Humans maintain a negativity bias,whereby they perceive threatening stimuli to be more salient than rewarding or neutral stimuli. Across 6 within-subject experimental comparisons, we tested the hypothesis that humans maintain an even stronger expectancy bias, preferentially processing stimuli that violate mental representations of expected associations. To assess this bias, we measured variations in pupillary dilation as a means of determining attentional arousal in response to neutral, negative and expectancy-violating versions of the same social stimuli: human faces. We conducted three baseline manipulation checks that directly compared neutral faces with threatening (angry) and expectancy-violating (upside-down and Thatcherized) faces, and three bias comparisons that directly compared threatening and expectancy-violating faces with one another. Across these experiments, we found evidence for a dominant expectancy bias in pupillary arousal for social stimuli, whereby expectancy-violating faces produced pupillary dilation earlier than neutral and threatening faces, with Thatcherized faces producing the greatest magnitude of dilation.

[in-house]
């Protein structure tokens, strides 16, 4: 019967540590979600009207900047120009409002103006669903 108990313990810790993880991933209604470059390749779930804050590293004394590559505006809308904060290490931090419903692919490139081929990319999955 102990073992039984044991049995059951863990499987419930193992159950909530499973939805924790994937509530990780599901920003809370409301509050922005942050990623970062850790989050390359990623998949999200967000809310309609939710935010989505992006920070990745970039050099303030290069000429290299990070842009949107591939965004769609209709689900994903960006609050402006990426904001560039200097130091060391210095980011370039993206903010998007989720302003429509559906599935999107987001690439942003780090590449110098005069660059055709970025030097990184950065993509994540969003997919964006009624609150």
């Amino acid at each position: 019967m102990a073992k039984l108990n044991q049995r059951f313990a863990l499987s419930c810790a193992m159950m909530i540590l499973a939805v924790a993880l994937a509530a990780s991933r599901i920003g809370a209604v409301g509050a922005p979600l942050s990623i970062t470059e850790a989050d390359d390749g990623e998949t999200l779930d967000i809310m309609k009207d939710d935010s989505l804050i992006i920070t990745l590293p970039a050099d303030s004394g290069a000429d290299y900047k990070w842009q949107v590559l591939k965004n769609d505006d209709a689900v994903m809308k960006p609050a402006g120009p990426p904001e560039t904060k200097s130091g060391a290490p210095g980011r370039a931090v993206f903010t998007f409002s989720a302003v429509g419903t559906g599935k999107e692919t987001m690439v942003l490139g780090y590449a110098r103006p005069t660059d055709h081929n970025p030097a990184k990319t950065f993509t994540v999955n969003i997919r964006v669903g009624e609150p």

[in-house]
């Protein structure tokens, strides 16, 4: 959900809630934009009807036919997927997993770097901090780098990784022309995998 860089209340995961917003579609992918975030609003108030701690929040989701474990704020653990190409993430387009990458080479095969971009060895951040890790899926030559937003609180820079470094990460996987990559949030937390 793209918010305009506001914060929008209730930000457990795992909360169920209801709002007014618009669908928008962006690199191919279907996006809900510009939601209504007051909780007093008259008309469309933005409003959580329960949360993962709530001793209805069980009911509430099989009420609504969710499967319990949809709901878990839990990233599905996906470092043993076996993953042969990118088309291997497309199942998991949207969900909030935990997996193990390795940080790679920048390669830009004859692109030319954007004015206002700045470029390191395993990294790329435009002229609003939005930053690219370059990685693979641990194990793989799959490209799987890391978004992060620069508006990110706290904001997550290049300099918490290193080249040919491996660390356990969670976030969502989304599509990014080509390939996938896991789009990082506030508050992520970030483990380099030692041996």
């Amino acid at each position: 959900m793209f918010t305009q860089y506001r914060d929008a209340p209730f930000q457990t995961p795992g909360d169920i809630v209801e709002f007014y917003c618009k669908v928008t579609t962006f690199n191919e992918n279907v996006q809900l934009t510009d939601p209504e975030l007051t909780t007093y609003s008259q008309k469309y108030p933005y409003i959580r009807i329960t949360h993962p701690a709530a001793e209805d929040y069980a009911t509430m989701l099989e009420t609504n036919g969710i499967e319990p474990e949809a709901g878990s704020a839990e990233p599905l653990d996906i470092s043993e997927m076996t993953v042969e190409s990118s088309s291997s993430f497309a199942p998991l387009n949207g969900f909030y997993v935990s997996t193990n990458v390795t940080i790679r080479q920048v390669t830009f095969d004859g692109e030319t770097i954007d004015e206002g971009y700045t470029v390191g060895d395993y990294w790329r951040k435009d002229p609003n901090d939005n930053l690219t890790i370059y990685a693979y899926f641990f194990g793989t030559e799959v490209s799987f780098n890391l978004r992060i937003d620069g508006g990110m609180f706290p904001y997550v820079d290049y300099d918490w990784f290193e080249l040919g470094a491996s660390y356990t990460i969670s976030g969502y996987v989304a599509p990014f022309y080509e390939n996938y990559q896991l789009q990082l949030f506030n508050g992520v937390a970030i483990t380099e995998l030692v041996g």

- negativity bias
- pupillary dilation